mem from sommerville on Daily Kos did a great job of illustrating the importance of biotechnology in 2009 World Food Prize Laureate Dr. Gebisa Ejeta’s work in developing drought- and weed-resistant sorghum to enhance the food supply in sub-Saharan Africa.
Some people will argue whether or not this means it is technically a “genetically modified organism” or GMO, or Genetic Engineering (GE). However, scientists in this field believe that it is genetic modification. But for this discussion, it doesn’t matter. The point is that the techniques of biotechnology are clearly used to solve these problems.
The post also gives me another opportunity to highlight the remarks of Dr. Daniel Mataruka on the adoption of agricultural biotechnology in Africa.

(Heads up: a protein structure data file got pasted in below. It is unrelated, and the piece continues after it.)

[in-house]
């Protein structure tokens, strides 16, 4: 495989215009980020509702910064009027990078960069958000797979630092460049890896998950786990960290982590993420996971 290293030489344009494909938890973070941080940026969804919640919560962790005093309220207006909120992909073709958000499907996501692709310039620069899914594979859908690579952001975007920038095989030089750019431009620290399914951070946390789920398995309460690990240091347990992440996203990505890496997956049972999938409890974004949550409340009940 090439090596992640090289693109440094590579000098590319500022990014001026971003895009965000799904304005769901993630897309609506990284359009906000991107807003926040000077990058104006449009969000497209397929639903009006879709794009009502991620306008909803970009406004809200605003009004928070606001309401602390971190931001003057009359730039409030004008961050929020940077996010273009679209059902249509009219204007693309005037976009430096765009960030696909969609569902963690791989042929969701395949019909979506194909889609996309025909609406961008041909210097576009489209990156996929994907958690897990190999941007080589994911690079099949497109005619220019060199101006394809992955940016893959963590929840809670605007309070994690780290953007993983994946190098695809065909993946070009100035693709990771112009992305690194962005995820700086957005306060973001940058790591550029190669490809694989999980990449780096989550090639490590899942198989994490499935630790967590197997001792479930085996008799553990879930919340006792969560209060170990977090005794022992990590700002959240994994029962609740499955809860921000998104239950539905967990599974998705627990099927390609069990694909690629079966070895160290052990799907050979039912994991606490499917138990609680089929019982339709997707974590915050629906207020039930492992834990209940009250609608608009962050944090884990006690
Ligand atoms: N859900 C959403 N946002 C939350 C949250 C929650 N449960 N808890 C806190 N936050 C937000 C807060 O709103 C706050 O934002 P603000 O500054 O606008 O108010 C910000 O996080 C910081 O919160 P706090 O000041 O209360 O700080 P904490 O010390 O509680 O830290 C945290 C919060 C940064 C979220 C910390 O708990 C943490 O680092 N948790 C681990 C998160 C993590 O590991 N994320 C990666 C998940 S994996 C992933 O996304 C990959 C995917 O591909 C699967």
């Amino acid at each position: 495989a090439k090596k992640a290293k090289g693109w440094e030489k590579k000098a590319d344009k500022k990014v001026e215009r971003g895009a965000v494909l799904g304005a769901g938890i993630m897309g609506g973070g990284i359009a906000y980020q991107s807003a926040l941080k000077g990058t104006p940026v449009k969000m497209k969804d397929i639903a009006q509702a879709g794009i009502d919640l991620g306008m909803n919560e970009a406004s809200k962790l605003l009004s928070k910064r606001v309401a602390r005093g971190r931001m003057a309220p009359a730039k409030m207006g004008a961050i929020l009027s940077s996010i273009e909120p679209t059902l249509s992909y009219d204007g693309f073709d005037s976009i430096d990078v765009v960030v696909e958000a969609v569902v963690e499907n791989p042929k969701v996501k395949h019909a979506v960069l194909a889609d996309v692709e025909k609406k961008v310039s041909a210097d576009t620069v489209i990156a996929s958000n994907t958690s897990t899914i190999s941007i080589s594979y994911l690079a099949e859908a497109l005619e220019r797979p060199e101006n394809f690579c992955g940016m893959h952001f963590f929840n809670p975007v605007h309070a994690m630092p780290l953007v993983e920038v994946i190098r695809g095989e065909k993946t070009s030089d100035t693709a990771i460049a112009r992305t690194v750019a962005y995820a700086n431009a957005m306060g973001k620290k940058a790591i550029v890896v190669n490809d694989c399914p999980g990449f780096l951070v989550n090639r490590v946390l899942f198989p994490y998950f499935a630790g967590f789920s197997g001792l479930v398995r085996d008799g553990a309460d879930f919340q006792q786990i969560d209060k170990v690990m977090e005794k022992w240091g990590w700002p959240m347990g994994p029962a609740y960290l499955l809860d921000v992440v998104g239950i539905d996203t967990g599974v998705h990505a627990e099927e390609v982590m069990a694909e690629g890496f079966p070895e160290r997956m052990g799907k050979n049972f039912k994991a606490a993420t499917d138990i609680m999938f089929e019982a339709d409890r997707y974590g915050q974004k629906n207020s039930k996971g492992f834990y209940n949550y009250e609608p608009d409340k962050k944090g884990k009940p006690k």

Panelists at Ag Biotech - Improving Farmers' Lives
Genetically engineered (GE) crops have had one of the fastest adoption rates of any new agricultural technology in history. Why are so many farmers planting biotech seeds in their fields? Wednesday morning’s first panel discussion at BIO addressed this very question, titled Ag Biotech – Improving Farmers Lives. READ MORE »
Terry Wanzek, farmer from North Dakota and presenter on the Agbiotech- Improving Farmers’ Lives panel, says that the Graham Brookes report released on Wednesday at the BIO Convention, “proves beyond any reasonable doubt that biotech crops are good both for the environment and the economy, as well as a vital tool of sustainable agriculture.” READ MORE »
Dr. Wayne Parrott moderated a discussion of diverse views of ag biotech on Thursday. The panel included cotton, corn and peanut farmer Jimmy Webb, Nature Conservancy scientist Dr. Robert McDonald, economist Graham Brookes and Dr. Kater Hake of Cotton Inc. READ MORE »